If metabolic depression is self-induced in A. islandica, it should be accompanied by energy-saving mechanisms in order to avoid considerable accumulation of acidic anaerobic metabolites (i.e. succinate, lactate, opines and short-chain organic acids). The ocean quahog should have evolved strategies to balance ATP supply and demand during MRD. Earlier works confirm that A. islandica features high capacities of anaerobic ATP production and that mitochondrial anaerobic pathways are used that maximise the yield of ATP formed per mol of H+ during periods of oxygen deficiency (Livingstone et al., 1983; Oeschger, 1990; Oeschger and Storey, 1993; Strahl et al., 2011). This enables the bivalves to survive extended periods of hypoxia and anoxia caused by eutrophication in the North and Baltic Seas (Rosenberg et al., 1992; Oeschger and Storey, 1993; Diaz and Rosenberg, 1995).

In the present study, we studied the burrowing behaviour of IC and GB A. islandica of similar shell size and age in the laboratory at 10°C water temperature, well within the temperature tolerance window of both populations. The seasonality of burrowing was investigated in situ in an IC population. PO2 measurements in the mantle cavity water of GB specimens were made with implanted needle optodes to investigate whether the animals expose their tissues to hypoxia/anoxia voluntarily in a normoxic environment. ROS production rates were determined in isolated gill tissue at normoxia, hypoxia and after hypoxia/reoxygenation. Tissue samples of GB and IC A. islandica from the burrowing experiments and the PO2 measurements were analysed for antioxidant enzyme activities, total adenylates and citrate synthase (CS) activity, as well as for the accumulation of the anaerobic metabolite succinate.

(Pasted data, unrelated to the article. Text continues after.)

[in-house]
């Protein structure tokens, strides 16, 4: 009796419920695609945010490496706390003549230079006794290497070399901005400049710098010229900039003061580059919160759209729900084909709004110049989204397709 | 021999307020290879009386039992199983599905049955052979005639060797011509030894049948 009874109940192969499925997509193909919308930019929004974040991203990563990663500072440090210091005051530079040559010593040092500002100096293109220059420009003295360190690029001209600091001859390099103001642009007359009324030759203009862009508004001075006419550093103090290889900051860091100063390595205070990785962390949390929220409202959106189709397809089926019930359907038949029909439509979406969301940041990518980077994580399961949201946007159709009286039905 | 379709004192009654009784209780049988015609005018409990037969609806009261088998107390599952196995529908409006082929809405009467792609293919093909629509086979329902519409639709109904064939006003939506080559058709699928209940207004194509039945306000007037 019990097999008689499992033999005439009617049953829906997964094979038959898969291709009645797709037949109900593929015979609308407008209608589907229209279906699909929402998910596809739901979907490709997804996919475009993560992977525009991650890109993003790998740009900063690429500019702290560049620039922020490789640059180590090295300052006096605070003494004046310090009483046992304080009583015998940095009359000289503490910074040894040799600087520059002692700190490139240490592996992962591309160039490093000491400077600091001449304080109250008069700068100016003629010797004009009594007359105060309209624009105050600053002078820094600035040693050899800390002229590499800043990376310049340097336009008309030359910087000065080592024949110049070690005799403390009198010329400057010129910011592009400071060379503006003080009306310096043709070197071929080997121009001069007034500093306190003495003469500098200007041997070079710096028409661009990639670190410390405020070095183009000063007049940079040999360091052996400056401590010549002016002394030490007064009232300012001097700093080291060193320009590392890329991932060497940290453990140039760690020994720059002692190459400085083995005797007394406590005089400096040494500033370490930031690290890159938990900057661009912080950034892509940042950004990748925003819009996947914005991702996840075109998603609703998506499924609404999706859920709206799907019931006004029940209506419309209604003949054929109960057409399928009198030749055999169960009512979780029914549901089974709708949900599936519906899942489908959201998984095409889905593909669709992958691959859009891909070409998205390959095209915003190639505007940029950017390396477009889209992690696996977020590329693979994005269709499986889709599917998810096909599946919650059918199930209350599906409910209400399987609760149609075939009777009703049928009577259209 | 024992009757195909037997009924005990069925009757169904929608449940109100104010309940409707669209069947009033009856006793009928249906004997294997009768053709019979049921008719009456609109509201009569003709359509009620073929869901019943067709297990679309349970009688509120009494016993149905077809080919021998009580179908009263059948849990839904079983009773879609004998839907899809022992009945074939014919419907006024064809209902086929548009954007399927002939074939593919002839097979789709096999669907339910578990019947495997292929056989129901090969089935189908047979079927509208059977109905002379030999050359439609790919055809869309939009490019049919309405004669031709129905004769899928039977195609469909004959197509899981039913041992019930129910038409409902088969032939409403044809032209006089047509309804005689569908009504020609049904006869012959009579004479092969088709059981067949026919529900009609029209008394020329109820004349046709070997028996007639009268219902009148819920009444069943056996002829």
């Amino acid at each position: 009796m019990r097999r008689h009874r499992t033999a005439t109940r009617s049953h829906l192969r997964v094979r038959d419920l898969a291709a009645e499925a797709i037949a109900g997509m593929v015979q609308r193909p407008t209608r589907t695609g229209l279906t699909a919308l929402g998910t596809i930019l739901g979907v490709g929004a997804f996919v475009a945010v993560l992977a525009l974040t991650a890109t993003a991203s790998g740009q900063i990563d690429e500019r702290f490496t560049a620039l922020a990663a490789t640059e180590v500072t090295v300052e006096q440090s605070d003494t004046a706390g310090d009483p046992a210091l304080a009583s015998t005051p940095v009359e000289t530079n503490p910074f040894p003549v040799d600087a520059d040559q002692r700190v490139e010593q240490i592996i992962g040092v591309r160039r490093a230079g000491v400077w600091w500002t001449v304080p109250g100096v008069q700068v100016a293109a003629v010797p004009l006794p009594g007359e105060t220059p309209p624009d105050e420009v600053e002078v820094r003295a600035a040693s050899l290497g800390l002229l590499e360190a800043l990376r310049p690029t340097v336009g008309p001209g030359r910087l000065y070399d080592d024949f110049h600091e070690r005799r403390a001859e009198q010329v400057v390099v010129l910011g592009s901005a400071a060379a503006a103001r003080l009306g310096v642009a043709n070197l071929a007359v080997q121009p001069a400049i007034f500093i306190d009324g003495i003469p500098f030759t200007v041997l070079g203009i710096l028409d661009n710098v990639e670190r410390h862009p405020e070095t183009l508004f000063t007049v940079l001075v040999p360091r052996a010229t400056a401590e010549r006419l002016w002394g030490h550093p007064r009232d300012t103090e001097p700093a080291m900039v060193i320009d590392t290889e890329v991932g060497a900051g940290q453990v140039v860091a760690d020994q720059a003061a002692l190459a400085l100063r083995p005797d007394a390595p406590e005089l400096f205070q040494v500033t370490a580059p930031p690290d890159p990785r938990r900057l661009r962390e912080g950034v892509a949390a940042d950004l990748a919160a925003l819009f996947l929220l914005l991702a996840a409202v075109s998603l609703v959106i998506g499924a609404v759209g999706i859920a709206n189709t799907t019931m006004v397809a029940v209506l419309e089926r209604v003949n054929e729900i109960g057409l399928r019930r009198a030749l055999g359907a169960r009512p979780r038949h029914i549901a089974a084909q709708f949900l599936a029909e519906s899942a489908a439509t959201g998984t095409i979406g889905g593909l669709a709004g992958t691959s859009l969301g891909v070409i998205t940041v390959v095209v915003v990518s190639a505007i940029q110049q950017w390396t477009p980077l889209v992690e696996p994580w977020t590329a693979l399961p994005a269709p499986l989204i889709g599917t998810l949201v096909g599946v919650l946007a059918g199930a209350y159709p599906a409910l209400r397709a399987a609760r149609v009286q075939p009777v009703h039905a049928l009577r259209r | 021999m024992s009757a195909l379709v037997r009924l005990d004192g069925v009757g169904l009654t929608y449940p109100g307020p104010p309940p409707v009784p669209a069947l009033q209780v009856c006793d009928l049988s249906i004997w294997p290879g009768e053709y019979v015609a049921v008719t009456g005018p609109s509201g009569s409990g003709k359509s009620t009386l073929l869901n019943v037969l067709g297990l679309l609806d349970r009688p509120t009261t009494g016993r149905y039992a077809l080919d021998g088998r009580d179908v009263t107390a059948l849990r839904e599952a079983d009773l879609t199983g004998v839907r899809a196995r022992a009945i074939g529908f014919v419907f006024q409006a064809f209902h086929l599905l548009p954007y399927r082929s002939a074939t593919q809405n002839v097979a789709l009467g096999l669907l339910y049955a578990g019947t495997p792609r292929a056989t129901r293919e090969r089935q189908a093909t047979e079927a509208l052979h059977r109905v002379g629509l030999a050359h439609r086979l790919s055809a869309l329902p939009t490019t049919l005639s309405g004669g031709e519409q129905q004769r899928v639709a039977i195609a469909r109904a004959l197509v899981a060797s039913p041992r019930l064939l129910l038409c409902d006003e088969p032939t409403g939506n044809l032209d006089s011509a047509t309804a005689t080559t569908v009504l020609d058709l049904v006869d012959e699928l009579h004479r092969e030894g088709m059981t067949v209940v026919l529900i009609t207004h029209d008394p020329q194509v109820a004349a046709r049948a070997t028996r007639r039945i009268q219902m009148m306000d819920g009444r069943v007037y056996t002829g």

MATERIALS AND METHODS

An overview of the experimental design of the study, comprising two biogeographically separate populations (IC and GB), a field experiment at IC, as well as different laboratory studies and physiological parameter comparisons from the two different populations, is given in Fig. 1.

Field study